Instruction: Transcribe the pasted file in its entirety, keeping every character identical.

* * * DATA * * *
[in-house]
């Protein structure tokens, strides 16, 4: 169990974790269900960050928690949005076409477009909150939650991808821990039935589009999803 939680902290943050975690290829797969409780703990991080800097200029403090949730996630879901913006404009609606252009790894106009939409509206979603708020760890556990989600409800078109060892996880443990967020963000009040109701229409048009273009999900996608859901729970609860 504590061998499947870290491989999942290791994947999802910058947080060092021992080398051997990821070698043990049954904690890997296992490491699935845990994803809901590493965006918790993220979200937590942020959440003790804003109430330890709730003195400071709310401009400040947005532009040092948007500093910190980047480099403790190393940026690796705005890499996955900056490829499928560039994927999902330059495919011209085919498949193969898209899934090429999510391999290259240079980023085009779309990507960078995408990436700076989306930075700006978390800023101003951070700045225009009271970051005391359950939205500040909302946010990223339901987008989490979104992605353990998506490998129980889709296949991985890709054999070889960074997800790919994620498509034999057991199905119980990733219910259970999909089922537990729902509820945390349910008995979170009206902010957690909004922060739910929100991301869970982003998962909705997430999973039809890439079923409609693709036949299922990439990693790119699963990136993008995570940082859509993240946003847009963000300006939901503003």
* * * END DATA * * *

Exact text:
[in-house]
């Protein structure tokens, strides 16, 4: 169990974790269900960050928690949005076409477009909150939650991808821990039935589009999803 939680902290943050975690290829797969409780703990991080800097200029403090949730996630879901913006404009609606252009790894106009939409509206979603708020760890556990989600409800078109060892996880443990967020963000009040109701229409048009273009999900996608859901729970609860 504590061998499947870290491989999942290791994947999802910058947080060092021992080398051997990821070698043990049954904690890997296992490491699935845990994803809901590493965006918790993220979200937590942020959440003790804003109430330890709730003195400071709310401009400040947005532009040092948007500093910190980047480099403790190393940026690796705005890499996955900056490829499928560039994927999902330059495919011209085919498949193969898209899934090429999510391999290259240079980023085009779309990507960078995408990436700076989306930075700006978390800023101003951070700045225009009271970051005391359950939205500040909302946010990223339901987008989490979104992605353990998506490998129980889709296949991985890709054999070889960074997800790919994620498509034999057991199905119980990733219910259970999909089922537990729902509820945390349910008995979170009206902010957690909004922060739910929100991301869970982003998962909705997430999973039809890439079923409609693709036949299922990439990693790119699963990136993008995570940082859509993240946003847009963000300006939901503003």